Note: This article has been updated to reflect the new 2014 surplus income limits.
One of the most important concepts to understand before you file bankruptcy in Canada is surplus income. Here’s the concept:
The more you earn, the more you are required to pay while you are bankrupt.
The concept makes sense. If you are a doctor earning $200,000 per year and you went bankrupt because you had bad investments and got stuck with $1 million in debts, it’s only fair that you contribute more to your creditors during your bankruptcy than someone who earns minimum wage.
There are two key concepts that you must understand regarding surplus income:
- The government sets a limit on what you can earn each month, after tax. If you earn more than your limit, you are required to pay half of the amount you are over the limit. If your limit is $2,014 per month and you earn $3,014 per month, you are $1,000 over the limit, so you are required to pay $500 per month.
- If your average income is more than $200 over the limit, your bankruptcy is automatically extended for an extra year, and you are required to make those surplus income payments each month for an extra year.
In summary, the more you make the more you pay, and the longer you are required to make the payments. Let’s review these calculations in more detail.
How do the surplus income rules work ?
The government sets a threshold for what you are allowed to earn each month, based on the size of your family. Here are the limits set for 2014, based on your family size:
Here’s an example of how the calculation works:
Joe is single, with no dependents. He earns $400 per week. In a typical four payday month he earns $400 x 4 = $1,600 after tax. He is allowed to earn $2,014, so Joe is below the surplus limit, so he is not required to make any “surplus income” payments to the trustee during his bankruptcy.
But what if Joe’s income is higher?
Joe is single, with no dependents. He earns $620 per week. In a typical four payday month he earns $620 x 4 = $2,480 after tax. He is allowed to earn $2,014, so Joe is $466 above the surplus limit, so he is required to make a “surplus income” payment to the trustee of half of the amount he is over, or $233. At the end of the first seven months of Joe’s bankruptcy, the trustee averages Joe’s income. Some months he worked overtime and earned more; in two months he received five paycheques (because he gets paid on Friday and there were five Fridays in the month); in some months work was slow and he did not work a full week. After averaging all of Joe’s paycheques, Joe’s average pay per month for the bankruptcy was $2,614 so his average surplus income was $600 over the limit, requiring him to pay $300 per month. A normal first time bankruptcy lasts for nine months, but because Joe’s income was more than $200 over the limit (it was $600 over the limit), Joe will be bankrupt for an extra year, and he will be required to pay $300 per month for a total of 21 months.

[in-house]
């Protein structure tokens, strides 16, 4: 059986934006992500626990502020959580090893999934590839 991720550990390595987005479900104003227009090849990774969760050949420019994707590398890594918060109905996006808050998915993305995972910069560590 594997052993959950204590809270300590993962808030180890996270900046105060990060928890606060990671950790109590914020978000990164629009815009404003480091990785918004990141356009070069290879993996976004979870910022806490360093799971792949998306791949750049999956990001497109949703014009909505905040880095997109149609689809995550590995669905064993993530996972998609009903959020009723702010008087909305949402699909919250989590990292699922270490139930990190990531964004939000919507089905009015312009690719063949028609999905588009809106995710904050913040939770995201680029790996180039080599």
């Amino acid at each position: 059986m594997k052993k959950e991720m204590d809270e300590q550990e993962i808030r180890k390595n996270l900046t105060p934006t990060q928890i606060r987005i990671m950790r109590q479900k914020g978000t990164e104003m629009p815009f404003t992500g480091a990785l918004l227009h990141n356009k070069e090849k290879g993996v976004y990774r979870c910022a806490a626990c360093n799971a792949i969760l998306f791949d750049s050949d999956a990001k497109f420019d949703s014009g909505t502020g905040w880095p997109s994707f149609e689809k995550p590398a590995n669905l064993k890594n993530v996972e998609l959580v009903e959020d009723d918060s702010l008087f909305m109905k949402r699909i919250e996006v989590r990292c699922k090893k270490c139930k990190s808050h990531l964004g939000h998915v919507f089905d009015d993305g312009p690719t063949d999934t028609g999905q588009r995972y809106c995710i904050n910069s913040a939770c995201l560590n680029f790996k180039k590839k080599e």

Joe’s case is a good illustration of the two key concepts to understand when determining how much surplus income you are likely to be required to pay if you file bankruptcy in Canada: you pay half of the amount you are over the limit, and if your income is more than $200 over the limit you are required to make those payments for a total of 21 months in a first time bankruptcy.
So, before you decide to go bankrupt, ask your trustee to estimate your surplus income payments. Be sure to tell them if you are expecting overtime, or a bonus, because that will increase your average monthly pay. Of course you also want to be sure that they take into account your extra pay months (five pay months if you are paid weekly, or three pay months if you are paid bi-weekly), because again that will increase your earnings.
If you don’t do the math before you start, you might be expecting a nine month bankruptcy, but could end up with a 21 month bankruptcy, with much higher payments.
Avoid The Trap – Consider Your Alternatives
If you expect your income will be increasing, you would be wise to avoid this surplus income penalty and file a consumer proposal instead, because in a consumer proposal your payments are fixed, so even if your income increases, you payments stay the same. Whether or not a consumer proposal or bankruptcy is the correct solution for you will depend on many factors, including your expected income during the bankruptcy period.
The calculation of surplus income can be quite complicated. We strongly recommend you talk to a Local Bankruptcy Canada Trustee to see what your surplus income payment might be, before you file for bankruptcy.